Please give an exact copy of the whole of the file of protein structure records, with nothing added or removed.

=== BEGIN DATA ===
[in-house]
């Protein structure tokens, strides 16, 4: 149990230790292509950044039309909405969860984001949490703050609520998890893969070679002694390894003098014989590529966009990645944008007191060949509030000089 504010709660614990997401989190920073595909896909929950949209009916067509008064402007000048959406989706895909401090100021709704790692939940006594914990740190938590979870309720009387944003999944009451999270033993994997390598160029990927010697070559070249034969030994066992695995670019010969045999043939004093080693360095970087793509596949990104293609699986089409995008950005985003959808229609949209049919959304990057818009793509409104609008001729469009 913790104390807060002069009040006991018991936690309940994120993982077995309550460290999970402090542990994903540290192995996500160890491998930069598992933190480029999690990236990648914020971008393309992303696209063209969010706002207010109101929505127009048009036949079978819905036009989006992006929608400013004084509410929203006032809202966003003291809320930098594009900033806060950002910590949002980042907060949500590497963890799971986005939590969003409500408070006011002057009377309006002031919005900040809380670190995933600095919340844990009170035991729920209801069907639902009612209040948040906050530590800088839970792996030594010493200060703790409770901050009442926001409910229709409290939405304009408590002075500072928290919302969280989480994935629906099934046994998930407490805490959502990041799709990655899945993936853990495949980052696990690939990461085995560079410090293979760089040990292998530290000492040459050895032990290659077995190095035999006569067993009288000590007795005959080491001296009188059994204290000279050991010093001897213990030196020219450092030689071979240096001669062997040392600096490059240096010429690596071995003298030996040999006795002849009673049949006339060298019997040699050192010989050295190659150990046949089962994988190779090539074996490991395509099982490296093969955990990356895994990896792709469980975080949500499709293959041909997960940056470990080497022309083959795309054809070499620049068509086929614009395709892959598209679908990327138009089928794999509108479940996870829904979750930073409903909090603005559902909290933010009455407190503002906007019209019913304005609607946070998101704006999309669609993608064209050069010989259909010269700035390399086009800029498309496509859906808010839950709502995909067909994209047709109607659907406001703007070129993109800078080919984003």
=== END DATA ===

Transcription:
[in-house]
């Protein structure tokens, strides 16, 4: 149990230790292509950044039309909405969860984001949490703050609520998890893969070679002694390894003098014989590529966009990645944008007191060949509030000089 504010709660614990997401989190920073595909896909929950949209009916067509008064402007000048959406989706895909401090100021709704790692939940006594914990740190938590979870309720009387944003999944009451999270033993994997390598160029990927010697070559070249034969030994066992695995670019010969045999043939004093080693360095970087793509596949990104293609699986089409995008950005985003959808229609949209049919959304990057818009793509409104609008001729469009 913790104390807060002069009040006991018991936690309940994120993982077995309550460290999970402090542990994903540290192995996500160890491998930069598992933190480029999690990236990648914020971008393309992303696209063209969010706002207010109101929505127009048009036949079978819905036009989006992006929608400013004084509410929203006032809202966003003291809320930098594009900033806060950002910590949002980042907060949500590497963890799971986005939590969003409500408070006011002057009377309006002031919005900040809380670190995933600095919340844990009170035991729920209801069907639902009612209040948040906050530590800088839970792996030594010493200060703790409770901050009442926001409910229709409290939405304009408590002075500072928290919302969280989480994935629906099934046994998930407490805490959502990041799709990655899945993936853990495949980052696990690939990461085995560079410090293979760089040990292998530290000492040459050895032990290659077995190095035999006569067993009288000590007795005959080491001296009188059994204290000279050991010093001897213990030196020219450092030689071979240096001669062997040392600096490059240096010429690596071995003298030996040999006795002849009673049949006339060298019997040699050192010989050295190659150990046949089962994988190779090539074996490991395509099982490296093969955990990356895994990896792709469980975080949500499709293959041909997960940056470990080497022309083959795309054809070499620049068509086929614009395709892959598209679908990327138009089928794999509108479940996870829904979750930073409903909090603005559902909290933010009455407190503002906007019209019913304005609607946070998101704006999309669609993608064209050069010989259909010269700035390399086009800029498309496509859906808010839950709502995909067909994209047709109607659907406001703007070129993109800078080919984003």